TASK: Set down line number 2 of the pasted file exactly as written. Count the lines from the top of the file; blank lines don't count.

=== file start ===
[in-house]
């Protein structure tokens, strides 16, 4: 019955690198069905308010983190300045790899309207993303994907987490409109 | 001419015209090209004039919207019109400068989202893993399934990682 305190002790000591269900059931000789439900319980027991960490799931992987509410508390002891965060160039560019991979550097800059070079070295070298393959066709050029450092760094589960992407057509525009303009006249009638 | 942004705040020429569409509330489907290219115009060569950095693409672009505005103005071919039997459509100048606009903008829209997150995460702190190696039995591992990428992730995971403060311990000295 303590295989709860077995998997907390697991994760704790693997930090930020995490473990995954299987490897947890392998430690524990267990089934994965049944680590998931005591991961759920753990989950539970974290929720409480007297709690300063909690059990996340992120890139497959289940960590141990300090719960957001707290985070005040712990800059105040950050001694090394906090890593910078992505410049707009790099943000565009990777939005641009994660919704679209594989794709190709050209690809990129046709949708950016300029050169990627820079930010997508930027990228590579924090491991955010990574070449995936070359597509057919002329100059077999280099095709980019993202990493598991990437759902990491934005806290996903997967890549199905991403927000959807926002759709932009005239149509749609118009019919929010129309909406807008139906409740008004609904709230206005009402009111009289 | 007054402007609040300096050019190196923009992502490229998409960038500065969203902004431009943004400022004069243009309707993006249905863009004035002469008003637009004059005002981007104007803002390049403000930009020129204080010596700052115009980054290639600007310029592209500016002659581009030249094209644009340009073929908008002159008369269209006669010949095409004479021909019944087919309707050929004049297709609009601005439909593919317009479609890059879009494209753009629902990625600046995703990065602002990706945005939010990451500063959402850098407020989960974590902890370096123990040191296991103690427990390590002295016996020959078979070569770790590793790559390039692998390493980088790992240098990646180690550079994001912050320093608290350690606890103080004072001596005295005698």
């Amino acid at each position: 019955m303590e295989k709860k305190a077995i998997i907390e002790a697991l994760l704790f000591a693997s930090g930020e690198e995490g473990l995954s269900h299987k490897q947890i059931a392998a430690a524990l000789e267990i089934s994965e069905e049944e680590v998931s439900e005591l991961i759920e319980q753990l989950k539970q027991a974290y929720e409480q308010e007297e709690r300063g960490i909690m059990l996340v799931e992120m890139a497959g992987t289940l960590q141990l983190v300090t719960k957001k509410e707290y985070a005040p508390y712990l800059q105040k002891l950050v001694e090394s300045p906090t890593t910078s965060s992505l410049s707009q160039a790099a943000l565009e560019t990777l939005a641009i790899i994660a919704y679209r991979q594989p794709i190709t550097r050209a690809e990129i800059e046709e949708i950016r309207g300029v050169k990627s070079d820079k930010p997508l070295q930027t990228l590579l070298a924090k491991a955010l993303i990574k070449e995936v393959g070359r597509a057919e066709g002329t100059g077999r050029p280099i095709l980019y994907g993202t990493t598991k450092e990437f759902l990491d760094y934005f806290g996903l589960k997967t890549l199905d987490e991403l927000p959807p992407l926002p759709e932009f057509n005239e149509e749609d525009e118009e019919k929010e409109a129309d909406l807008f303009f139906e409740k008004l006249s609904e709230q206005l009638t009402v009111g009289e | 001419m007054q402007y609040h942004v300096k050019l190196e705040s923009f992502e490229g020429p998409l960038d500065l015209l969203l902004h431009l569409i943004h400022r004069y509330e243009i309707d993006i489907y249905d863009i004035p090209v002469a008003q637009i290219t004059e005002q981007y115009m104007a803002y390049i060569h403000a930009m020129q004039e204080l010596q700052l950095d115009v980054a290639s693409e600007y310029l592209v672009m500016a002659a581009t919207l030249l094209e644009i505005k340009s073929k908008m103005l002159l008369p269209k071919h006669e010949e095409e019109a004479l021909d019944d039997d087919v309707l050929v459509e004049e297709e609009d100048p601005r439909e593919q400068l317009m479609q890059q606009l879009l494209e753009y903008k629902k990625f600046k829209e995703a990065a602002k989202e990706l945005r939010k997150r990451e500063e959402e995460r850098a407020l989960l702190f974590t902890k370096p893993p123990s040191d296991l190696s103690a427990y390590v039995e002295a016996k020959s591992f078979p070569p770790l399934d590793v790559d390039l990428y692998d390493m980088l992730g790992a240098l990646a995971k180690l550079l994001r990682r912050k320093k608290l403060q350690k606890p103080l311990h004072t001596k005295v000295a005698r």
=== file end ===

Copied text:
């Protein structure tokens, strides 16, 4: 019955690198069905308010983190300045790899309207993303994907987490409109 | 001419015209090209004039919207019109400068989202893993399934990682 305190002790000591269900059931000789439900319980027991960490799931992987509410508390002891965060160039560019991979550097800059070079070295070298393959066709050029450092760094589960992407057509525009303009006249009638 | 942004705040020429569409509330489907290219115009060569950095693409672009505005103005071919039997459509100048606009903008829209997150995460702190190696039995591992990428992730995971403060311990000295 303590295989709860077995998997907390697991994760704790693997930090930020995490473990995954299987490897947890392998430690524990267990089934994965049944680590998931005591991961759920753990989950539970974290929720409480007297709690300063909690059990996340992120890139497959289940960590141990300090719960957001707290985070005040712990800059105040950050001694090394906090890593910078992505410049707009790099943000565009990777939005641009994660919704679209594989794709190709050209690809990129046709949708950016300029050169990627820079930010997508930027990228590579924090491991955010990574070449995936070359597509057919002329100059077999280099095709980019993202990493598991990437759902990491934005806290996903997967890549199905991403927000959807926002759709932009005239149509749609118009019919929010129309909406807008139906409740008004609904709230206005009402009111009289 | 007054402007609040300096050019190196923009992502490229998409960038500065969203902004431009943004400022004069243009309707993006249905863009004035002469008003637009004059005002981007104007803002390049403000930009020129204080010596700052115009980054290639600007310029592209500016002659581009030249094209644009340009073929908008002159008369269209006669010949095409004479021909019944087919309707050929004049297709609009601005439909593919317009479609890059879009494209753009629902990625600046995703990065602002990706945005939010990451500063959402850098407020989960974590902890370096123990040191296991103690427990390590002295016996020959078979070569770790590793790559390039692998390493980088790992240098990646180690550079994001912050320093608290350690606890103080004072001596005295005698």